When a sound wave hits a wall, it is partially absorbed and partially
reflected. A person far enough from the wall will hear the sound twice. This
is an **echo**. In a small room the sound is
also heard more than once, but the time differences are so small that the sound
just seems to loom. This is known as **reverberation**.

Music is the sound that is produced by instruments or voices. To play most
musical instruments you have to create standing waves on a string or in a tube or pipe. The perceived
**pitch** of the sound is related
to the frequency of the wave. The higher the frequency, the higher is the
pitch.

**Wind instruments** produce sounds by means
of vibrating air columns. To play a wind instrument you push the air in a tube
with your mouth or a reed. The air in the tube starts to vibrate with the same
frequency as your lips or the reed. Resonance increases the amplitude of the
vibrations, which can form standing waves in the tube. The length of the air
column determines the resonant frequencies. The mouth or the reed produces a
mixture if different frequencies, but the resonating air column amplifies only
the natural frequencies. The shorter the tube the higher is the pitch. Many
instruments have holes, whose opening and closing controls the effective pitch.

We can create a standing wave in a tube, which is open on both ends, and in a
tube, which is open on one end and closed on the other end. **Open and closed ends** reflect waves differently. The closed end of a tube is an antinode in the
pressure (or a node in the longitudinal displacement). The open end of a tube
is approximately a node in the pressure (or an antinode in the longitudinal
displacement).

The
longest standing wave in a tube of length L with two open ends** **
has displacement antinodes (pressure nodes) at both ends.

It is called the **fundamental**
or **first harmonic**.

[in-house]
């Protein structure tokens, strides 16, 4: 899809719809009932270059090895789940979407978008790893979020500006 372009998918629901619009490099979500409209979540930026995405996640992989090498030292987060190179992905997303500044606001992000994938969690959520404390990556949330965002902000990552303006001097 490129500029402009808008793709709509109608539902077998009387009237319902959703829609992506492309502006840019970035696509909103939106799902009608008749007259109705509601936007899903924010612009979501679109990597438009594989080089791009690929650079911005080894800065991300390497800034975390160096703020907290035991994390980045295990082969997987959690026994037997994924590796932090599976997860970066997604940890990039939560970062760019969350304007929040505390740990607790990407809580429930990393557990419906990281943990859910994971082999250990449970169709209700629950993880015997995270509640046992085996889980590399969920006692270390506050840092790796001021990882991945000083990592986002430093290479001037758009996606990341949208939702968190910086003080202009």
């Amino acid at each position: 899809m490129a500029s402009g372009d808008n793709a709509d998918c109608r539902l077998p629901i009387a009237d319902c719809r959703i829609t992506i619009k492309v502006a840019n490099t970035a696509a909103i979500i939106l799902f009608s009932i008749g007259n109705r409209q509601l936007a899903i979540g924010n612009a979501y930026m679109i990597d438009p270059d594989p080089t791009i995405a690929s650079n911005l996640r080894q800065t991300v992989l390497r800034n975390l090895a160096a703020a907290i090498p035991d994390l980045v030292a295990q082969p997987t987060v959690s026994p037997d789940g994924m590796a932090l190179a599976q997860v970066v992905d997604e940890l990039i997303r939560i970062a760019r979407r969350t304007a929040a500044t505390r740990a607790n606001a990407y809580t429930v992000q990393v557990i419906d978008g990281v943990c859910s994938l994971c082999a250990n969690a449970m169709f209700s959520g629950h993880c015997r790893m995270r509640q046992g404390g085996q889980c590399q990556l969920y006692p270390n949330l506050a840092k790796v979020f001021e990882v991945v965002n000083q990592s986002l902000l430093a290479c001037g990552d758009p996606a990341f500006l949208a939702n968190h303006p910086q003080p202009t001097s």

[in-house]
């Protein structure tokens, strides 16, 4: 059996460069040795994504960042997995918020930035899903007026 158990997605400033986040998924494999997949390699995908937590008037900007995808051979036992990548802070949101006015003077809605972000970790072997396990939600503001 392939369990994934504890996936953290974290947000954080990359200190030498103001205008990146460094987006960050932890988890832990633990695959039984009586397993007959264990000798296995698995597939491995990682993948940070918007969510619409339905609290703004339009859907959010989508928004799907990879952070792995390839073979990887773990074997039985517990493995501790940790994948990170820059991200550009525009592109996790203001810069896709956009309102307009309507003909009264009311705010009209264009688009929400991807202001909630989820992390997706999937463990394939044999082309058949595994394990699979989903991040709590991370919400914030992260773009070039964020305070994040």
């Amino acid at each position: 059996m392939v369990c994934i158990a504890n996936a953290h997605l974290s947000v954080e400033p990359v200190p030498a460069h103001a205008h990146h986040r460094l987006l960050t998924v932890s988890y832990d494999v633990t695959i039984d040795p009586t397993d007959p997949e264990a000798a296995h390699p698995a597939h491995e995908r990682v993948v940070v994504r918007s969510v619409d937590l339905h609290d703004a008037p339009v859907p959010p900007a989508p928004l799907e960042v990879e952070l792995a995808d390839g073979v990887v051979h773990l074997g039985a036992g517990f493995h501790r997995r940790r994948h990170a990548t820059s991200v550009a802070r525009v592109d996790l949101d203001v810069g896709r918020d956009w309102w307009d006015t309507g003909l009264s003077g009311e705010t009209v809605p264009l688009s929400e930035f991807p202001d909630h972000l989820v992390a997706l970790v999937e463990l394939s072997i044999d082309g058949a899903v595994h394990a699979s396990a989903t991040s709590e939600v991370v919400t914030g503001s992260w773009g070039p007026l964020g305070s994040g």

The next longest standing wave in a tube of length L
with two open ends is the **second harmonic****.**It also has
displacement antinodes at each end.

An integer number of half wavelength have to fit into the tube of length L.

L = nλ/2, λ = 2L/n, f = v/λ = nv/(2L).

For a tube with two open ends all frequencies f_{n }= nv/(2L) = nf_{1}, with n equal to an integer, are natural frequencies.

The longest standing wave in a tube of length L with one open end and one
closed end has a displacement antinode at the open end and a displacement node
at the closed end. This is the **fundamental**.

The next longest standing wave in a tube of length L
with one open end and one closed end is the **third harmonic**.

An odd-integer number of quarter wavelength have to fit into the tube of length L.

L = nλ/4, λ = 4L/n, f = v/λ = nv/(4L), n = odd.

For a tube with one open end and one closed end all frequencies f_{n }= nv/(4L) = nf_{1}, with n equal to an odd integer are natural frequencies,
i.e. only odd harmonics of the fundamental are natural frequencies.

Link: The Physics Classroom: Sound Waves and Music (Lessons 4 and 5)

What length should a pipe open at both ends have to produce a
fundamental frequency of 110 Hz on a day when the speed of sound is 343
m/s?

Solution:

L = λ/2, λ = v/f = 2L, L = v/(2f) = (343/220) m = 1.55 m

Is the wavelength of the fundamental standing wave in a tube open at both
ends greater than, equal to, or less than the wavelength of the fundamental
standing wave in a tube of the same length with one open end and one closed end?

Solution:

In a tube with two open ends f_{1
}= v/2L, λ = v/f = 2L.

In a tube with one open end and one closed end f_{1
}= v/4L, λ = v/f
= 4L.

The wavelength of the fundamental standing wave in a tube open at both ends
is less than the wavelength of the fundamental standing wave in a tube with
one open end and one closed end.

Why does a clarinet play a lower note than a flute when both
instruments are about the same length?

Solution:

Let the instruments play the lowest note.

A flute is a tube with two open ends.

Wavelength of the fundamental standing wave: λ = 2L

A clarinet is open at one end and closed at the other end by the player's lips and reed.

Wavelength of the fundamental standing wave: λ = 4L.

Link: Visualizing standing sound waves (Youtube)

The quality of a sound depends on the relative
intensities of the waves with the natural frequencies. It depends
on the spectrum of the sound.
The sound quality of a musical instrument is called its
timbre. A sinusoidal sound wave of
frequency f is a pure tone. A note played by a musical instrument
is not a pure tone. Its wave function is not sinusoidal, i.e. it
is not of the form ∆P(x,t) = ∆P_{max}sin(kx
- ωt + φ). The wave function is a sum
of sinusoidal wave functions with frequencies nf, (n = 1, 2, 3, ...,)
with different amplitudes, which decrease as n increases. The
harmonic waves with different frequencies which sum to the final wave
are called a **Fourier series**.
Breaking up the original sound wave into its sinusoidal components is
called **Fourier analysis**.

Fourier analysis implies that any wave pattern can be produced by superimposing the appropriate sinusoidal waves. Fast computer algorithms exist that calculate the required amplitudes. Fourier synthesis the basis for electronic music.

Link: Fourier series simulation Explore! It can be fun.